Introduction to Icon Designing and its Categories
Now a days, icons are everywhere – from cell phone to tablets, laptops to computers, websites to software… They are almost everywhere! And if you are a graphic designer, then maybe you’ve already designed a couple of logos for your clients. Icon designing is almost similar to designing a symbolic or iconic logo type. For example, if you’ve to design a logo for a company and if it should be symbolic/iconic, then that symbol should reflect the company’s purpose or what the company does for its clients. Though it isn’t almost same as designing an icon or symbolic logo, I just tried to give relevance between icon designing and symbolic logo designing. Now let’s take an example of why I’m giving relevance between icon and symbolic logo designing. Suppose you are going to design an icon for a regular calendar, then how will you do it? If you have never seen a calendar or don’t know what a calendar is, then can you design an icon for it? Never. So we should have sufficient knowledge on what we are going to design and always keep in mind how the subject looks in real life, so that we can convert it into a perfect icon. As like as you should know everything about the company before you start designing a logo for them. Symbolic logos may contain text with it and we call it Combination Mark logos. It is more recognizable for its consumers. But in icons, we don’t have any text within it to describe it. It is like drawing an imperfect elephant and writing elephant on it. We can’t do that with icons. You’ve to make people understand what that particular icon means by its design and shape. So in my viewpoint, it is more difficult to design an icon then designing a symbolic or iconic logo. So let’s dig into icon designing categories. Basically there are three icon types that you might have noticed or, you can say, there are three categories of icon designing. They are:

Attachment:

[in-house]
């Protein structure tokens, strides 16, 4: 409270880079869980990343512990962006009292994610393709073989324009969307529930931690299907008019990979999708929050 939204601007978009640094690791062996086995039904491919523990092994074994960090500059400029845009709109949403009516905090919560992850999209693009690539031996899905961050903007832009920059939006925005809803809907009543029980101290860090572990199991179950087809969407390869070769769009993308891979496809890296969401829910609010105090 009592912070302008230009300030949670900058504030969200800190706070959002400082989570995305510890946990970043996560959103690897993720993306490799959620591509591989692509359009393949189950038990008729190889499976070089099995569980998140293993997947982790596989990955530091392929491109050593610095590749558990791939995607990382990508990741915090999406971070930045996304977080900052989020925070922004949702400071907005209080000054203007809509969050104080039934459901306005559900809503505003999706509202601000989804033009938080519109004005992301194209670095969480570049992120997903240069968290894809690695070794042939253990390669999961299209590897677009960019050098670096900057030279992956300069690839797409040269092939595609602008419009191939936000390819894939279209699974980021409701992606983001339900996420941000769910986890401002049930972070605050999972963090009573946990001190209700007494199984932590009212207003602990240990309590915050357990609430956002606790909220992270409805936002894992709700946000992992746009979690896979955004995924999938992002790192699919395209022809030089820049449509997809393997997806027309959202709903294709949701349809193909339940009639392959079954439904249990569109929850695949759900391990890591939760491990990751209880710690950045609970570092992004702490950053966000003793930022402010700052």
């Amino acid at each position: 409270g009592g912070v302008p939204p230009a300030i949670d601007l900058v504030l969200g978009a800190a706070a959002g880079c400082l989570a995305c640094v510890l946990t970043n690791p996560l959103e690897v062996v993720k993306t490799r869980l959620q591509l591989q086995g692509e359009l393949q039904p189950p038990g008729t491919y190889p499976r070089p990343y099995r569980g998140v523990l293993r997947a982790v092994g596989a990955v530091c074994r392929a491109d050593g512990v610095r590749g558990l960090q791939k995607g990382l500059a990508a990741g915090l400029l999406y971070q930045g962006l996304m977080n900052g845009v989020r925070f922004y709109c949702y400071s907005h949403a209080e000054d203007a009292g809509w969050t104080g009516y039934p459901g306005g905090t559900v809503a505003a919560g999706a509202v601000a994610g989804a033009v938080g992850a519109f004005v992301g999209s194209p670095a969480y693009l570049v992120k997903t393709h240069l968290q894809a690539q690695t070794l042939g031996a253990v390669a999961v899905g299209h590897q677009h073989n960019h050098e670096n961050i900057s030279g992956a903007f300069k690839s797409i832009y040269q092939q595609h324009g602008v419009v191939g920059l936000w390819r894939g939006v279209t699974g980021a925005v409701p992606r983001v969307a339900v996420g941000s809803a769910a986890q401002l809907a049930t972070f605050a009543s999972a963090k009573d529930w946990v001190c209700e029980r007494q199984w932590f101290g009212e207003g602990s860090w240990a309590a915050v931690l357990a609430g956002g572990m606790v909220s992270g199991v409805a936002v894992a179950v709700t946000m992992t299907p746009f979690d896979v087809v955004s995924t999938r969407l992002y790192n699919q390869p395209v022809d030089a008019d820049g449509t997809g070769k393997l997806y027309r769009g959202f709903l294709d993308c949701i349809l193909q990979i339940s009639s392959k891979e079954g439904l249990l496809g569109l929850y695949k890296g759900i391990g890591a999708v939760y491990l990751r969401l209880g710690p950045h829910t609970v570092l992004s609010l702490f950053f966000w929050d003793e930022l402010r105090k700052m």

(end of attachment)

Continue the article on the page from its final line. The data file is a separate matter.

- Zero-point Perspective
- One-point perspective and
- Two-point perspective
The choice is yours in which category you want to design your icons. But remember, if you are going to design an icon set, which contains a minimum of 6 icons, then always chose a single category. For example, if you are going to design your first icon from the set in Two-point perspective, then you have to design the rest of the five icons in Two-point perspective respectively or else your icon set won’t look good or standard. But it is suitable to design icons on any category if it is a single icon and doesn’t belong to any set. Before I elaborate you about the three categories of icon designing, you must be familiar with Perspective Designing.
Zero-point perspective icon
Zero means there is no vanishing point in it. Only parallel lines exist. That means there is no any side-view or top-view in the icons. What we see is only the front side. We can give it depth-of-field by adding color variations. Basically we see Zero-point perspective in glyph-style icons, which are popular in mobile devices, web applications or toolbar icons. Here are some examples of Zero-point perspective solid-style and glyph-style icon set.
One-point perspective icon
An icon which contains only one vanishing point is called One-point perspective icon. Rather than looking flat like Zero-point perspective icons, it has some 3D effect and looks more realistic. We can draw One-point perspective icons either by intersecting picture plane on X-axis (i.e. horizontally) or on Y-axis (i.e. vertically). Here are few examples of One-point perspective icons.
Two-point perspective icon
If you want to show two sides of your icons, than you’ve to draw them in Two-point perspective. It is almost similar with one-point perspective. The difference is that, in One-point perspective, we just see one side of an icon but in Two-point perspective, we see two sides of an icon. Two-point perspective contains two vanishing points in its horizon line and can make icons more realistic than one-point or zero-point perspective icons. These kinds of icons are positioned in an angular position and the nearest part of the icon to its viewers is its corner. For better understanding, here are some examples.
So we end up our Introduction to icon designing and its categories and I hope it will help you to understand icons even better than before. If you are new to this field, then I’ll suggest you to start with basic pencil and (graph) paper method. For experts, they can use some vector graphic software like Adobe Illustrator or Inkscape for developing their concepts. Good luck. Have a great time designing icons.